Forcemeat was used as a tasty garnish and stuffing in many Georgian dishes, from calf’s head hash to rather more dainty côtelettes à la Maintenon. We’ve even see it used to form a lid over a dish of baked snipes.
The earliest recipe in our Cookbook is attributed to a Mrs Purify (possibly a spelling variation of Purefoy). Here she shares her way of making ‘forced meat’. These small rolled balls of minced meat are packed with flavour: seasonal herbs, bacon, chopped onion and plenty of seasoning.
Mrs Purifys Way to Make Forced Meat
Take a pd of a loyne of veal & half a pound of beef suit, half a pound of bacon. Shred them very small. Put in some grated bread, a little bit of onion as you love it, some thyme & parsly. Season it with pepper, salt & mace, cloves. Then work it up with 3 or 4 eggs & roll it up into balls.
A later, Regency recipe from Dr Kitchiner’s Cook’s Oracle gives a very similar method, with just a couple of tweaks in the flavouring. The quantities are different: this makes less than a quarter of the mixture proposed in 18th century method. So, unless you’re planning on feeding a veritable army, this may be the recipe to follow!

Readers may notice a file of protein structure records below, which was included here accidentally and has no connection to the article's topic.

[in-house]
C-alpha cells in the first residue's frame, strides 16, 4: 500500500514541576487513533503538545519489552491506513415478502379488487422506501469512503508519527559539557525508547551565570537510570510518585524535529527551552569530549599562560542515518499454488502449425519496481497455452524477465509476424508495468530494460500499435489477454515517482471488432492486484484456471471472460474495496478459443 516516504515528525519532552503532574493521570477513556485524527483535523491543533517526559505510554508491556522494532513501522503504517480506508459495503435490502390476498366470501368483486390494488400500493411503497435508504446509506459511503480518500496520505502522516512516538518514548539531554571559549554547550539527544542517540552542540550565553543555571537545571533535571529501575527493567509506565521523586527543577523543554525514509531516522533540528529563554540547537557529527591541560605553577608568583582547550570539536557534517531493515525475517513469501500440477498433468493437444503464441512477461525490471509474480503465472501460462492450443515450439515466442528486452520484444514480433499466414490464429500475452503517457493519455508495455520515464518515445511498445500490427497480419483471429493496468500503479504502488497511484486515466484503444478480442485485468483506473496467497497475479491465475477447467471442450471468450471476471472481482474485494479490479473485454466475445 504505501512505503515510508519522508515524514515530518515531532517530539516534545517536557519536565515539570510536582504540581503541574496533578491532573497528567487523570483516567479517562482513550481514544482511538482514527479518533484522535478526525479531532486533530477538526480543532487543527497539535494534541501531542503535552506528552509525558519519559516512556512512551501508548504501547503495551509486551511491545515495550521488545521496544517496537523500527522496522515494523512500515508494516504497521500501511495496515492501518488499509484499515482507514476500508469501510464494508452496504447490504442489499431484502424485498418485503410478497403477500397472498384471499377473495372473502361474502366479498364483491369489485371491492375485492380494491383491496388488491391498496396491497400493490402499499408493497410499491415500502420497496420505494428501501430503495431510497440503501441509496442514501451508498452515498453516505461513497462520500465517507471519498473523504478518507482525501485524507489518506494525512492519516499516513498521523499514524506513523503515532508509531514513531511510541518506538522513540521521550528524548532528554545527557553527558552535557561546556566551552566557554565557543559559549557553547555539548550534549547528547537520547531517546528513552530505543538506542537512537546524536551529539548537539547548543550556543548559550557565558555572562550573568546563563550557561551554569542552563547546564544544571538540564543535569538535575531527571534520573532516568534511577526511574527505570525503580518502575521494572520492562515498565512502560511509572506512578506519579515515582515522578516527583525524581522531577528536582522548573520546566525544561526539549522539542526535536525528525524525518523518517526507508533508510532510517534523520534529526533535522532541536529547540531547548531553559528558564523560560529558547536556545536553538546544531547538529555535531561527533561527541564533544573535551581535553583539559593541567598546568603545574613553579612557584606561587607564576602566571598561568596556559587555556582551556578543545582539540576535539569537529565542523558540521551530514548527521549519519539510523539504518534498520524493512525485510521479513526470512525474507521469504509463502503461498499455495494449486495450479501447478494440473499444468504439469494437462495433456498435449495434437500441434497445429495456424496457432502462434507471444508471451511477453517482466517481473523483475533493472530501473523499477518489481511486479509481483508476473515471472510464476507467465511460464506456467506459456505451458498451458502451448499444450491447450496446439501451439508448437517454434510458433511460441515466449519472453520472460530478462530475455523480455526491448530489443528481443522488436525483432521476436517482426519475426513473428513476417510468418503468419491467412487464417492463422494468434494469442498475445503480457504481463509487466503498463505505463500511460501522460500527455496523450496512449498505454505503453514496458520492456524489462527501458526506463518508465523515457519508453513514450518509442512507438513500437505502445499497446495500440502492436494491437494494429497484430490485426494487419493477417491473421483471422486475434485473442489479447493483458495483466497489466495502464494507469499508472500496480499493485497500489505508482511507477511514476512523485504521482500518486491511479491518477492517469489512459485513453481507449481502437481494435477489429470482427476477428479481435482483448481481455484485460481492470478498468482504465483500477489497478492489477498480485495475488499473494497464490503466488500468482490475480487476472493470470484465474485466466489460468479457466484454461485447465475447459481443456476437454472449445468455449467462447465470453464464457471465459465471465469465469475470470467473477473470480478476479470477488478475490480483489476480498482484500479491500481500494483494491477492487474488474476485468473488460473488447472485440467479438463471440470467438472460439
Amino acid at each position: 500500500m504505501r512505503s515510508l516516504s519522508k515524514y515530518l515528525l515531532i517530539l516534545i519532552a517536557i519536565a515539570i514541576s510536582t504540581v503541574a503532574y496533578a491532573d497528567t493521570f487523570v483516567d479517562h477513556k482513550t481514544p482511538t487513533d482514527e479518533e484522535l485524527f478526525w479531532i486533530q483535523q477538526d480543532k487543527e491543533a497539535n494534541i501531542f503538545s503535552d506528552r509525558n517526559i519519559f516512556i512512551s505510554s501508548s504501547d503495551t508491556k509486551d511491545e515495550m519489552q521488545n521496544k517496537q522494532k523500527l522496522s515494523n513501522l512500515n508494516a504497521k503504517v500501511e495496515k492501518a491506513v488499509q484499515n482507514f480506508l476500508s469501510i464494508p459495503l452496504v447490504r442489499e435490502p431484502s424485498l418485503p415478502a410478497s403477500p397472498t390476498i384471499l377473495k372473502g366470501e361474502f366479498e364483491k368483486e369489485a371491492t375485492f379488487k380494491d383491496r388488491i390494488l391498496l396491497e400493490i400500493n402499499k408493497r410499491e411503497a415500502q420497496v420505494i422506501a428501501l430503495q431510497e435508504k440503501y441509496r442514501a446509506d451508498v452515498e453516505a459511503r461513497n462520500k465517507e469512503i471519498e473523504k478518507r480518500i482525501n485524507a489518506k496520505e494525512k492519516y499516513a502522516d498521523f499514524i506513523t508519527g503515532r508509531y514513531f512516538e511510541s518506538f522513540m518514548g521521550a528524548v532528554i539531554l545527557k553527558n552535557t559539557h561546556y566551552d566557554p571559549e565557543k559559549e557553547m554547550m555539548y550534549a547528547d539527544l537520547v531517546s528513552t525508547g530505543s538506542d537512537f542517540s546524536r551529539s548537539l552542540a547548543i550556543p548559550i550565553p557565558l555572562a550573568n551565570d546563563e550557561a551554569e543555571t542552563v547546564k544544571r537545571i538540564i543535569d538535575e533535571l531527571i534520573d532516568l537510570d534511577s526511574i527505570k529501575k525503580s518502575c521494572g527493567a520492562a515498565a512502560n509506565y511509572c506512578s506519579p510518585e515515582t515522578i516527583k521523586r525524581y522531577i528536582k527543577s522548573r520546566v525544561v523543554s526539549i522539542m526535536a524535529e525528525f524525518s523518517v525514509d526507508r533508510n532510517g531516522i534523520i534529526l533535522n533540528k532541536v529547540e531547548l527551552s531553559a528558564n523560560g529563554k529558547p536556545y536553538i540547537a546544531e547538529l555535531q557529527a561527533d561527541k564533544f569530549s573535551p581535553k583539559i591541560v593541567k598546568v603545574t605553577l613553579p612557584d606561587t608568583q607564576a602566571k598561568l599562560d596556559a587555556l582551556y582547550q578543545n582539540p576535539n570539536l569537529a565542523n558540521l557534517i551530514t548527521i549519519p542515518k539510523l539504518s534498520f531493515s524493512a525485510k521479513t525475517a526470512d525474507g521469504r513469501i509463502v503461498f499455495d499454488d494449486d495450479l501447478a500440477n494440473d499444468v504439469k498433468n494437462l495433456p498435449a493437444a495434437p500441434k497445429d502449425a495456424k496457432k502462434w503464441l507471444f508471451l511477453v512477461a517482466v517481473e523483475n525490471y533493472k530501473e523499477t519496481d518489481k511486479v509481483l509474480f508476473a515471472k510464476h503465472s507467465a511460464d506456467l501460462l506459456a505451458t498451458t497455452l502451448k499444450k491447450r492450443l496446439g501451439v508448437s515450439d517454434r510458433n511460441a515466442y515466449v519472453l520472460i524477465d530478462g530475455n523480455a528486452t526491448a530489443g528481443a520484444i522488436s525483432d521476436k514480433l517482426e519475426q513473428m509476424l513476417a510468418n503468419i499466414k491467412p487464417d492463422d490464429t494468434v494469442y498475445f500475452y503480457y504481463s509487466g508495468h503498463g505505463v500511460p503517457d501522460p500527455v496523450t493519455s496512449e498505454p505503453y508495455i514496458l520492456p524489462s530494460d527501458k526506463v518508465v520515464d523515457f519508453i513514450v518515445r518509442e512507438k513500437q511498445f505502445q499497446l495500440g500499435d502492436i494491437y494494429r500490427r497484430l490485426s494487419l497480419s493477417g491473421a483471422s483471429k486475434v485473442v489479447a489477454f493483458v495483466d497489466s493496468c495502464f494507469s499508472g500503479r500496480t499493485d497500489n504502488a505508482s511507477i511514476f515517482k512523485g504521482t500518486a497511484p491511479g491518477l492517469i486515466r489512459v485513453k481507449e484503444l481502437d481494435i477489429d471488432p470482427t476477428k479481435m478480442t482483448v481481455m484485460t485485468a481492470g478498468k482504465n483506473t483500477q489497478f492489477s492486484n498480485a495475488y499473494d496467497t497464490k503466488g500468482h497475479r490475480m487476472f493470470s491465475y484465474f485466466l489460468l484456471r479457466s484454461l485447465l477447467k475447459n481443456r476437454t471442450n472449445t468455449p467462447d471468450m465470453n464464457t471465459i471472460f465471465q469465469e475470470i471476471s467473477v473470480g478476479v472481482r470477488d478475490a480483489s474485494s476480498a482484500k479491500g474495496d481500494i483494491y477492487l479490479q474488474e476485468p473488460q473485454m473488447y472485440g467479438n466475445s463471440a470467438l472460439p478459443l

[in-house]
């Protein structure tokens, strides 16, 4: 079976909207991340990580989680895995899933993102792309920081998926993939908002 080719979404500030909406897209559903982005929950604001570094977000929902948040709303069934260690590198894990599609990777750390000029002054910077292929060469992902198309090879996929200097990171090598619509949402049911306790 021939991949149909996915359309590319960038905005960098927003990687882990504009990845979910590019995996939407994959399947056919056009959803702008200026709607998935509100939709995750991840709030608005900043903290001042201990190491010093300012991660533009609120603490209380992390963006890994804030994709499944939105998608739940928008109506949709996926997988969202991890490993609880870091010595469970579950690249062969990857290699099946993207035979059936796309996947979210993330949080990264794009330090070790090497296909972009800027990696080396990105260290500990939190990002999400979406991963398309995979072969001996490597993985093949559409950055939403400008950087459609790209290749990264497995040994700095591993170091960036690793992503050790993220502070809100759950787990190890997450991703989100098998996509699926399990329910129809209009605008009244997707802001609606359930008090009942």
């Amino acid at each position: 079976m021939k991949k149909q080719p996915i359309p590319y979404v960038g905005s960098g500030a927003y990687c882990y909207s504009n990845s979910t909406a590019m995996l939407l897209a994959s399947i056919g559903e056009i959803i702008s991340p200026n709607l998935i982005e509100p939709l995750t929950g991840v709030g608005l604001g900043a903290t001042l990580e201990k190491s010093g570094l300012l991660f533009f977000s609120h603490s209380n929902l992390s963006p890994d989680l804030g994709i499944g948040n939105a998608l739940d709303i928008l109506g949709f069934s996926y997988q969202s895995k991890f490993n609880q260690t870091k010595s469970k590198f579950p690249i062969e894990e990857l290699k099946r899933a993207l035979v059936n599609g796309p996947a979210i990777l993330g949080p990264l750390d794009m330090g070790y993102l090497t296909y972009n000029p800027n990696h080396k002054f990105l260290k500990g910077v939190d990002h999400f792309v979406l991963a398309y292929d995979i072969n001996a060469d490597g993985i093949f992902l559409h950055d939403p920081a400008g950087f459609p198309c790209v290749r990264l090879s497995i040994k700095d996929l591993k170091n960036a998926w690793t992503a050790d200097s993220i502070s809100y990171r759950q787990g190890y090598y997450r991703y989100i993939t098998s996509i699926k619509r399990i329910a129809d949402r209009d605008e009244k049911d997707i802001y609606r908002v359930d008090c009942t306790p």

Of undressed lean veal scraped quite fine, two ounces the same of beef (or veal) suet, the same of bread crumbs. Chop fine two drachms of parsley, one of lemon peel, one of sweet herbs, one of onion, half a drachm of mace or allspice beaten to a fine powder. Pound all well together, mix with an egg and season with pepper and salt.